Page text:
Answer:  The Original MIDIJACK is designed for analog monosynths, and the Crumar DS-2 is not analog, the DCO is digital, not voltage-controlled, so it will not work for this synth. You could probably wire the CV wire to the VCF to sweep the filter with MIDI notes, and use the gate wire to trigger the gate, but not the main oscillator.

Question 29:   I own a Roland Juno-6 and would like to fit MIDI on it. Do you make any MIDI to DCB converter unit?

Answer:  Synhouse does not have anything for digital (DCO) synths or any polysynths, strictly analog monosynths. The Juno-6 doesn't have DCB anyway, and a converter will not help you.

Question 30:   Even if the Juno-6 hasn't got a DCB input, someone told me that it is possible to fit a DCB input connecting something to the Juno-6 and then using a DCB converter. Is this true?

Answer:  Yes, it is true but this type of modification is rarely done and will never be done by Synhouse because it is senseless. You can check the Synhouse links page to find a company that will put a DCB interface on your Juno-6, but it does not make any sense to spend $250 to put an obsolete interface on a synth then spend another $200+ to get a converter to convert MIDI to DCB. What would you do next, convert your PC and Macintosh to DCB? Besides, a Roland Juno-6 is only worth $200-300 in most countries.

Question 31:   Will the MIDIJACK work for my Yamaha CS10?

Answer:  The Yamaha CS10 will work with the MIDIJACK II.

Question 32:   I recently uncovered a small MIDI keyboard one Yamaha CBX-K1, I have had this knocking about for quite some time but now it is never used. I felt it would be good to have this as a handy CV/GATE keyboard. I am wondering whether the MIDIJACK could serve this purpose. In theory I just disconnect the MIDI out from the keyboard and wire this into the MIDIJACK input. Wire the MIDIJACK power supply in parallel with that supplying the keyboard. Install a few CV/Gate connectors and away I go. The keyboard itself runs on 9v DC or batteries. Any thoughts?

Answer:  Although this application has not been heard of so far, yes, it would work exactly as you described. The Original MIDIJACK requires at least +12v DC but less than +30v DC, regulated or unregulated is fine because the MIDIJACK regulates the power again.

Question 33:   I bought an Original MIDIJACK and read all 3 manuals that came with it. It lost me talking about the glide or I have to make another modification for the glide to work? If I just have the glide on at the desired setting on my synth, and play the notes on the MIDI keyboard...will I hear the glide? I really didn't understand the manual.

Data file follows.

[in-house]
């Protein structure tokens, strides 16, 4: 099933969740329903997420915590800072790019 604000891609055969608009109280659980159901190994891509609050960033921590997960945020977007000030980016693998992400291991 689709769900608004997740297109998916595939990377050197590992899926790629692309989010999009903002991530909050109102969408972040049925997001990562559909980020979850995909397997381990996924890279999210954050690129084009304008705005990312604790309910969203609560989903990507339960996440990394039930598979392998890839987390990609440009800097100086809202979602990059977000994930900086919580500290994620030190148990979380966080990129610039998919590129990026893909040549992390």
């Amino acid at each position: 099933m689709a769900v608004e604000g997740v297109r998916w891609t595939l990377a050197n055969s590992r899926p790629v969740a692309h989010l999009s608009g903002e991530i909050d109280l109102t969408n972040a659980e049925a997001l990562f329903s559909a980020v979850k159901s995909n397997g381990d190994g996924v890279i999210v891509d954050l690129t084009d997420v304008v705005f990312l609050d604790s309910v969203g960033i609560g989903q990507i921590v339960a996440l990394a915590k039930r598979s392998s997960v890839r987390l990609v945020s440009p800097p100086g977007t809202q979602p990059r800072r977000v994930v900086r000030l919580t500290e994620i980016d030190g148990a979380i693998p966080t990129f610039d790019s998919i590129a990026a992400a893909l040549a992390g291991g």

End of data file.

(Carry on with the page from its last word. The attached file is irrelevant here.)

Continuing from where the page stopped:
Answer:  That is good that you read the manuals and started asking questions before starting work on your synth. It depends which synthesizer you are using. On many synthesizers, the portamento is disabled and doesn't function while the synthesizer is under external CV/gate control. This has always been the case with many synthesizers, even though glide is generally thought to be an oscillator function, not a keyboard function. The portamento circuit is placed between the local keyboard voltage and the CV/gate input jacks, so when the jacks are used, the keyboard voltage is cut off and so is the portamento circuit. The portamento circuit needs to be rewired to function correctly. On most analog synthesizers of this type, the original circuit may be isolated and inserted where it belongs, between the CV/gate input jacks and the VCOs. The MIDIJACK connections are exactly the same as using external CV/gate control, so if the synthesizer has no glide while under CV/gate control, it won't with the MIDIJACK, either. The modification suggested here is not only a good solution for use with MIDI, it is a good and meaningful improvement to the instrument overall. Generating glide is so trivial that it may be slightly simpler to build a new exponential glide circuit. This can be done quite simply by taking an audio-taper potentiometer of at least 500K or 1 meg Ohms wired as a straight variable resistor (so the resistance goes up when turned clockwise) and connecting one end of it to the MIDIJACK #4 white wire (MIDIJACK CV output) and the other end to a 10 uF (or greater) capacitor which has the negative end to ground. The junction of the cap and pot should be connected to an op amp configured as a buffer-follower. This buffered output goes to the VCOs. This puts a lag generator between the MIDIJACK and the VCOs, and you need to find a place to mount the new knob you have created. If the op amp used is of the standard older variety like the ones used in the synthesizers themselves, the negative power pin should be connected to the negative supply in the synthesizer and not the ground. If this is not done, the op amp will be unable to reach ground, causing a tuning problem that will be accentuated when the MIDIJACK is MIDI transposing -36 for super deep bass, but the synthesizer octave select is set to 32'. A cross between these two methods that would preserve the original look of the instrument would be to use the original glide pot on the panel, rewired to the new glide circuit. Before any work is done, check the synthesizer portamento first. Some synthesizers, such as the Moog MG-1, Moog Rogue, and Roland SH-101 have the glide circuit correctly wired in the post-jack position already.